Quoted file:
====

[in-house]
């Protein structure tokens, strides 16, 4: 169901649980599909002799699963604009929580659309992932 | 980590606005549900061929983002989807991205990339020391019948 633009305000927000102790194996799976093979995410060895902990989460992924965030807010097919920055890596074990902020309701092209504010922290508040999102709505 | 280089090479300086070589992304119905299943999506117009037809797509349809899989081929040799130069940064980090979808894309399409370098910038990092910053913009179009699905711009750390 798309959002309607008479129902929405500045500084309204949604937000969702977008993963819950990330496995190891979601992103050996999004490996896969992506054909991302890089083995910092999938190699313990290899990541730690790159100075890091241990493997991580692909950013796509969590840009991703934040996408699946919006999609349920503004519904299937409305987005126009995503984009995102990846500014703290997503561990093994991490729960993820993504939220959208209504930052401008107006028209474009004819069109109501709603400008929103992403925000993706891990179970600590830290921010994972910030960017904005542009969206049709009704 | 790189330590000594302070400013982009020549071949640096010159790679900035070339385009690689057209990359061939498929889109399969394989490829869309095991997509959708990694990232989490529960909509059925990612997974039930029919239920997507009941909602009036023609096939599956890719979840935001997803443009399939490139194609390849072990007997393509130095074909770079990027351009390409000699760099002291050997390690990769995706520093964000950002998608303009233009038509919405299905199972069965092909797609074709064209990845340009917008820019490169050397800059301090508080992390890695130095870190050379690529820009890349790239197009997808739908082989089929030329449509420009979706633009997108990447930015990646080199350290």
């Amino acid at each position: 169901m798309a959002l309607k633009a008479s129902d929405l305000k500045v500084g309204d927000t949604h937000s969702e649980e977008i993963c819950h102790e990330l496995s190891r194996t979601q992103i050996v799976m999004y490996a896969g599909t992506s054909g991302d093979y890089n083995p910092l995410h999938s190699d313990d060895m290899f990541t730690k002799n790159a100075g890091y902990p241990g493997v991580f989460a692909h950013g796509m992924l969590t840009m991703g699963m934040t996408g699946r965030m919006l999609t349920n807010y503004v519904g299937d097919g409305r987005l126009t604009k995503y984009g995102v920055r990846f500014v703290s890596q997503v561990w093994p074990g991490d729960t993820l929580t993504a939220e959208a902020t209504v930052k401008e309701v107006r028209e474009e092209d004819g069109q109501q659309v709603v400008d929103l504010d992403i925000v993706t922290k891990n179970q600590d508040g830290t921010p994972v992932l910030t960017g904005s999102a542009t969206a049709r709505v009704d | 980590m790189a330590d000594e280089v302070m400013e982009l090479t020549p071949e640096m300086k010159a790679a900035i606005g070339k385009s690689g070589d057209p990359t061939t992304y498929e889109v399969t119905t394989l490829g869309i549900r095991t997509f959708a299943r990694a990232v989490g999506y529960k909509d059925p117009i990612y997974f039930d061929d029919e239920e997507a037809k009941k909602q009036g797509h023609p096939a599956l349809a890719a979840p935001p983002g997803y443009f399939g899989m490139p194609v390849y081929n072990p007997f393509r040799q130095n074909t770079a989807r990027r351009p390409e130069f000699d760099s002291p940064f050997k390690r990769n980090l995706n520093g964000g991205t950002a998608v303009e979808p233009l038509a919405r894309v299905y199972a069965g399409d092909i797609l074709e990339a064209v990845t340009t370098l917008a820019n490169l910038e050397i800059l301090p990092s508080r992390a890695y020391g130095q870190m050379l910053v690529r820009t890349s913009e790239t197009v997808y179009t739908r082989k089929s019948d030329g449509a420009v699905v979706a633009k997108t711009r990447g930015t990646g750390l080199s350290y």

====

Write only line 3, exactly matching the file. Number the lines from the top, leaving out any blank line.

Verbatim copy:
């Amino acid at each position: 169901m798309a959002l309607k633009a008479s129902d929405l305000k500045v500084g309204d927000t949604h937000s969702e649980e977008i993963c819950h102790e990330l496995s190891r194996t979601q992103i050996v799976m999004y490996a896969g599909t992506s054909g991302d093979y890089n083995p910092l995410h999938s190699d313990d060895m290899f990541t730690k002799n790159a100075g890091y902990p241990g493997v991580f989460a692909h950013g796509m992924l969590t840009m991703g699963m934040t996408g699946r965030m919006l999609t349920n807010y503004v519904g299937d097919g409305r987005l126009t604009k995503y984009g995102v920055r990846f500014v703290s890596q997503v561990w093994p074990g991490d729960t993820l929580t993504a939220e959208a902020t209504v930052k401008e309701v107006r028209e474009e092209d004819g069109q109501q659309v709603v400008d929103l504010d992403i925000v993706t922290k891990n179970q600590d508040g830290t921010p994972v992932l910030t960017g904005s999102a542009t969206a049709r709505v009704d | 980590m790189a330590d000594e280089v302070m400013e982009l090479t020549p071949e640096m300086k010159a790679a900035i606005g070339k385009s690689g070589d057209p990359t061939t992304y498929e889109v399969t119905t394989l490829g869309i549900r095991t997509f959708a299943r990694a990232v989490g999506y529960k909509d059925p117009i990612y997974f039930d061929d029919e239920e997507a037809k009941k909602q009036g797509h023609p096939a599956l349809a890719a979840p935001p983002g997803y443009f399939g899989m490139p194609v390849y081929n072990p007997f393509r040799q130095n074909t770079a989807r990027r351009p390409e130069f000699d760099s002291p940064f050997k390690r990769n980090l995706n520093g964000g991205t950002a998608v303009e979808p233009l038509a919405r894309v299905y199972a069965g399409d092909i797609l074709e990339a064209v990845t340009t370098l917008a820019n490169l910038e050397i800059l301090p990092s508080r992390a890695y020391g130095q870190m050379l910053v690529r820009t890349s913009e790239t197009v997808y179009t739908r082989k089929s019948d030329g449509a420009v699905v979706a633009k997108t711009r990447g930015t990646g750390l080199s350290y």